If you’ve followed my previous two posts you’ve:
Now, it’s time to get your first writing client.
This is probably the easiest part of the entire process. With a properly constructed profile, finding clients is extremely easy on a portal like Upwork. Note that I did not write “finding high-paying clients is extremely easy.” For that, you’ll need to do a fair bit of high-quality work and do a lot of searching.
But that’s not our goal today. You’re unlikely to find a high-paying client right off the bat unless you’re extremely well-credentialed, experienced, and lucky. Instead, our goal is to get our proverbial foot in the door. We want those first few clients for some positive, 5-star reviews with which to pad our profile.
Finding The Right Client
I’ve written previously about how to find the right client. To reiterate, it’s important that you keep your goal in mind. You need, at this point, to fill out your profile with some 5-star reviews. So what’s most important is that the clients you select consistently give their writers positive reviews. The last thing you want is to get an extremely fussy client who wants $1.00-a-word writing for fractions of a penny done yesterday.
So do a quick job search on Upwork for any of the following:
- “entry level writer”
- “entry level blog”
- “entry level content”
- “beginner writer”
- “beginner content”
From amongst the jobs that are listed, click through to the job posting and then scroll down to “Client’s Recent History.” You’ll see the feedback they provided to their freelancers and the feedback provided to them by their freelancers. While universally positive reviews are not necessary, the overall trend should show that they’re easy to work with and generally provide positive feedback.
Finding The Right Job
From amongst the jobs that came up when you searched for the terms listed above, look for a post that specifically mentions an area in which you have some knowledge. You don’t have to be an expert in the field (unless the post says you do) but you will want some basic familiarity with the field. For example, don’t choose a job writing for a golf website if you’ve never held a club.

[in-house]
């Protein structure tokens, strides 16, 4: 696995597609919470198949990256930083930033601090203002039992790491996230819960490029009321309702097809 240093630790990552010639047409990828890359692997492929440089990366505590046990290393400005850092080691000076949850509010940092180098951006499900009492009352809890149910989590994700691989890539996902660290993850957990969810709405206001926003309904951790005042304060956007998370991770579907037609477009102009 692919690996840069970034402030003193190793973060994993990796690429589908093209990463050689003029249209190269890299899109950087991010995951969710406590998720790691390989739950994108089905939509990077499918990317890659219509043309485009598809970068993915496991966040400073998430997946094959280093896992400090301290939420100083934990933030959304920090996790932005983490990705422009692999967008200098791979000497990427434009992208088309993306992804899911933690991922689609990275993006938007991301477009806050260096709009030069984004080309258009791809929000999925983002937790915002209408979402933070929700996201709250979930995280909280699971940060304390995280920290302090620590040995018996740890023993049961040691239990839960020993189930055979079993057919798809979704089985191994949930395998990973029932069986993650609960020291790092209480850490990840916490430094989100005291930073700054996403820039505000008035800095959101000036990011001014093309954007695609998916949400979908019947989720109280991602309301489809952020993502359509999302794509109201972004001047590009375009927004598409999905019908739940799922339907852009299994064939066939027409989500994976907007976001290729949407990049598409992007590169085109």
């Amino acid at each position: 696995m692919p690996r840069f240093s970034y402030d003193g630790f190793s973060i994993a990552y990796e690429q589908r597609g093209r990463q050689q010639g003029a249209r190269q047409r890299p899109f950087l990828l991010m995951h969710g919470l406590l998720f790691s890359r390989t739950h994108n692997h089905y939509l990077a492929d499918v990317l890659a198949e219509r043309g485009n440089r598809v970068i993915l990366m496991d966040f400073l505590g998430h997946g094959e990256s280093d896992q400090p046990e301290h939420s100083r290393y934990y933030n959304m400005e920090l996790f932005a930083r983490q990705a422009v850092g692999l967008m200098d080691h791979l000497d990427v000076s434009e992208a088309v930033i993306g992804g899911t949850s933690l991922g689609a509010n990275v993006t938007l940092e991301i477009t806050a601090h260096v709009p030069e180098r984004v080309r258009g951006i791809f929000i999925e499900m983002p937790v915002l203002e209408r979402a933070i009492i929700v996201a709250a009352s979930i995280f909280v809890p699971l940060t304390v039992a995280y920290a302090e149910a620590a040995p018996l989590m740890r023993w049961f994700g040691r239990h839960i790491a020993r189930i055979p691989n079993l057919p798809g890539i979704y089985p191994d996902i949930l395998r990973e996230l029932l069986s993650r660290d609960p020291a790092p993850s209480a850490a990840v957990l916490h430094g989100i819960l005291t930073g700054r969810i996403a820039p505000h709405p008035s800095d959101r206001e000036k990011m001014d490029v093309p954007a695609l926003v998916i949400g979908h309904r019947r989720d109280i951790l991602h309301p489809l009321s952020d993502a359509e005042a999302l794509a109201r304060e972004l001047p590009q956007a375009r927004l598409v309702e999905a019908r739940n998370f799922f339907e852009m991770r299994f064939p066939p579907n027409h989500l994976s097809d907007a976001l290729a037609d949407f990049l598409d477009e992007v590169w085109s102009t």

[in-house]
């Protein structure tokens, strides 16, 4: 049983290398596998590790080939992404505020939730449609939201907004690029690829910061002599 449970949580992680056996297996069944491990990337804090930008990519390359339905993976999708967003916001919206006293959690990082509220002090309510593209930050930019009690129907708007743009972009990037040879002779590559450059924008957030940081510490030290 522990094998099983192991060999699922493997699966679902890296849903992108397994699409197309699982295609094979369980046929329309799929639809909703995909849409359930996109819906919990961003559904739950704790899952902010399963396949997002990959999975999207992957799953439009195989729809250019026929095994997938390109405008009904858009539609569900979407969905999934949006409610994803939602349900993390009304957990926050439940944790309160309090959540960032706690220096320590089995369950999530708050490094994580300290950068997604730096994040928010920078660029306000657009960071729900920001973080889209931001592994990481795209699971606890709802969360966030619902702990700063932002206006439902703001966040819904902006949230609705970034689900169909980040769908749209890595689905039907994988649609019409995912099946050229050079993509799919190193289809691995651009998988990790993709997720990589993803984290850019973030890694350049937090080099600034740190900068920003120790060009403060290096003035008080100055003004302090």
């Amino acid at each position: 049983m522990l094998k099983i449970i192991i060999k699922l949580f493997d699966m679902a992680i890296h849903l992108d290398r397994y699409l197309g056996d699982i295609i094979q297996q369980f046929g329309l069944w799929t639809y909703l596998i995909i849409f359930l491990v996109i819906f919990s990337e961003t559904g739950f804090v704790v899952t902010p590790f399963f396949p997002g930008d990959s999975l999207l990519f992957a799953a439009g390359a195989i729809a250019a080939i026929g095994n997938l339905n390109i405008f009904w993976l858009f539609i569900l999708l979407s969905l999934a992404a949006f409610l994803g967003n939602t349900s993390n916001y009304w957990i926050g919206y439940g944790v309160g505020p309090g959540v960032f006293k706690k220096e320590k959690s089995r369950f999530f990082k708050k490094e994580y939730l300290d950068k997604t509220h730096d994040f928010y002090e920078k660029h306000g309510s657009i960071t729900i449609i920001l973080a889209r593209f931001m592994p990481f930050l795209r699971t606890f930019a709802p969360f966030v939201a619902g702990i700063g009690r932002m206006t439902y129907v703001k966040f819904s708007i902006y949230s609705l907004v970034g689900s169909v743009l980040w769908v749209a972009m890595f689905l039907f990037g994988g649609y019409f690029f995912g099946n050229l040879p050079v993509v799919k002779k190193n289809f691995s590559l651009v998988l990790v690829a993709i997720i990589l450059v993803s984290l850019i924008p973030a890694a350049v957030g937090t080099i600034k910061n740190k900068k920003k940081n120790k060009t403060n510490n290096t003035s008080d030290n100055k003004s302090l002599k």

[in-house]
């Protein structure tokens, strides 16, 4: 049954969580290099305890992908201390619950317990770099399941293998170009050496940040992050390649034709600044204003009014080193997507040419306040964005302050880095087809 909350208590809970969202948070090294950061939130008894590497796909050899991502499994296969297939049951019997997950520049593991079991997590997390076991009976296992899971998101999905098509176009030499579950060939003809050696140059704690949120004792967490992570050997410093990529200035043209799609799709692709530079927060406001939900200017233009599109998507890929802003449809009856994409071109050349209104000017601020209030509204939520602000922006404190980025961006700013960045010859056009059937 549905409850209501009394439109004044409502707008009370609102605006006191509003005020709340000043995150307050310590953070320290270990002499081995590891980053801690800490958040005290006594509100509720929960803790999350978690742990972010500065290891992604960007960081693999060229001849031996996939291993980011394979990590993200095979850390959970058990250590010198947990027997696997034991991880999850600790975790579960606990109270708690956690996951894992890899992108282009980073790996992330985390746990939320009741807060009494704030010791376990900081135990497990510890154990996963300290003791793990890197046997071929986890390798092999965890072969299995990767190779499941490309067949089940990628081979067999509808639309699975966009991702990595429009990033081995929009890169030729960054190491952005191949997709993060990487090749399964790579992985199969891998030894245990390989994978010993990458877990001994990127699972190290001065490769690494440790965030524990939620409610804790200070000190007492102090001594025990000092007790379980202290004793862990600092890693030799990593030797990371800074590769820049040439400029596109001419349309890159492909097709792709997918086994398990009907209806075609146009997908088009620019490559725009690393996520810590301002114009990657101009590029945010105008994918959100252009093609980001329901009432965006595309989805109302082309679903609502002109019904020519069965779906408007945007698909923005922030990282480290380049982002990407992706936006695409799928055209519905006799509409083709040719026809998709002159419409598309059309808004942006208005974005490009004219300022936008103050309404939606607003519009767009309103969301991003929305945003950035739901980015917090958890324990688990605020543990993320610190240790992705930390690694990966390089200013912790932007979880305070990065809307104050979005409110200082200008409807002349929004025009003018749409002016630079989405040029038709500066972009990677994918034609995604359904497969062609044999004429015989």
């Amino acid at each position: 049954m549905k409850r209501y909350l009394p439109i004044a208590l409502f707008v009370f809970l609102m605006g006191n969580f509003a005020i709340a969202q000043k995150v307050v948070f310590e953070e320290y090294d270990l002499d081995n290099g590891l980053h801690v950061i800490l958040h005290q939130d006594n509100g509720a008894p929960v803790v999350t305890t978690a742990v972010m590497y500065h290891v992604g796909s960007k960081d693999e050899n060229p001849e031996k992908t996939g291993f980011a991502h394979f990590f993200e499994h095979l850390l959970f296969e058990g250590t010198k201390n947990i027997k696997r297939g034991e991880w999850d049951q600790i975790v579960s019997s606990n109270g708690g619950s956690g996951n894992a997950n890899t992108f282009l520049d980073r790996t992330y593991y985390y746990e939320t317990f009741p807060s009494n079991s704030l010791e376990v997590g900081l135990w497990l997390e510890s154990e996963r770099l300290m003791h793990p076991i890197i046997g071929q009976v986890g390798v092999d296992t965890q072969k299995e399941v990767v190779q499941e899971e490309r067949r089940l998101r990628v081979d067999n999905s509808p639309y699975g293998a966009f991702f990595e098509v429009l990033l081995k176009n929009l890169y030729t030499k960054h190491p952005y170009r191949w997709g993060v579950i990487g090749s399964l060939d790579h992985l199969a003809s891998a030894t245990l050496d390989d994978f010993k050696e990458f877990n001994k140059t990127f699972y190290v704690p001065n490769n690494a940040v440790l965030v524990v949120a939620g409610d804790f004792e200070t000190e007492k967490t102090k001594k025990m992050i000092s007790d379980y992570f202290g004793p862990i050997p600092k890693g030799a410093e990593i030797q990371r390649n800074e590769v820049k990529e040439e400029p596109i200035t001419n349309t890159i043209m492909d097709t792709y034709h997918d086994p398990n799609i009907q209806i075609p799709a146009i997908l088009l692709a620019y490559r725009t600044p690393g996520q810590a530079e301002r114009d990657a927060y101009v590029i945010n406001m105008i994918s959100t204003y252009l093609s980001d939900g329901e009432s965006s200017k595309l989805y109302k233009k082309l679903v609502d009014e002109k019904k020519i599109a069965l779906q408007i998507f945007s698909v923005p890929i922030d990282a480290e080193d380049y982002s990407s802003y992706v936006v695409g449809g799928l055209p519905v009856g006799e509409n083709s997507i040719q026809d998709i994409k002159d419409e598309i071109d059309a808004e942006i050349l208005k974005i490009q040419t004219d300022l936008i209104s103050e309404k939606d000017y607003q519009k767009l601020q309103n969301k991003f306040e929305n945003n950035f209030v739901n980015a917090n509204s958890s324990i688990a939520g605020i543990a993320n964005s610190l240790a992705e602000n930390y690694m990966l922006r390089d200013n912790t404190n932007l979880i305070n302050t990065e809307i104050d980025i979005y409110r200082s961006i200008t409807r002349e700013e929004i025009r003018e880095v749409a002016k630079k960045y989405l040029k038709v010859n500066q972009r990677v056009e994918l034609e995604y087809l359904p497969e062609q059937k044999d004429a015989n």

You’ll find plenty of posts seeking writers for blogs on various topics, ranging from tech to medicine. Generally, the more entry-level writing jobs are open to people who lack specific experience or credentials in the field. Also, some areas, like law and medicine, are usually reserved for experts. You’ll have more luck in areas like tech, nutrition, business, and personal finance.
When you’ve found the right job, and the client checks out, you’re ready to submit a proposal.
Honing Your Proposal
I’ve got just a few pieces of advice for writing your proposal.
- First, write a custom cover letter for each proposal. It’s alright if you use a base “script” or template, just make sure you modify it to suit each application so the person reading it can tell you gave some thought to it.
- Second, address each question the client asks, in both the job posting and in the “Additional Questions” area, directly in your cover letter or supplemental answers.
- Third, don’t dance around your lack of experience. The client can see you have no completed jobs. Tackle it head on and explain why you’re an excellent choice for the position anyway.
- Fourth, just like with your profile and title, explain exactly how you’re going to address the client’s requirements and why you’re a better candidate than anyone else.
- Finally, proofread your proposal! You’re applying to a writing position. Errors in your writing look extremely unprofessional.
Pricing Your Bid
Use care when pricing your bid. You’re an entry level writer so you can’t command a very high price yet. However, there’s no sense in making less than what you could otherwise earn if you asked for it. Most job posts contain a desired price range and, as a general rule, you should price yourself in the middle of that range.
As a novice writer without any positive reviews on Upwork, you should expect to earn between $0.01 and $0.05 per word, depending on your credentials. I know. It’s peanuts. Remember, however, that you’re effectively doing these first few jobs for the reviews. Your income will increase significantly if you can prove to clients that you’re a talented and reliable writer.
Waiting Is The Hardest Part
Once you’ve priced your bid and completed the other steps described above, send the proposal. Then, repeat the same steps 5-10 times. Then, wait.
Within 12 hours, you should begin to receive a handful of responses. From there, it’s just a matter of ironing out the details with your client and, then, actually doing the job.
Congrats! If you followed the steps outlined in these first few articles you should now have your very first writing client. They likely won’t pay a lot but, if you play your cards right, they’re just the first step in a long line of paying clients. Good luck!
While you’re here, why not subscribe for automatic updates and useful content on the world of freelance writing? Just hit the button on the right sidebar. Or take a look at my article on how to start content writing here.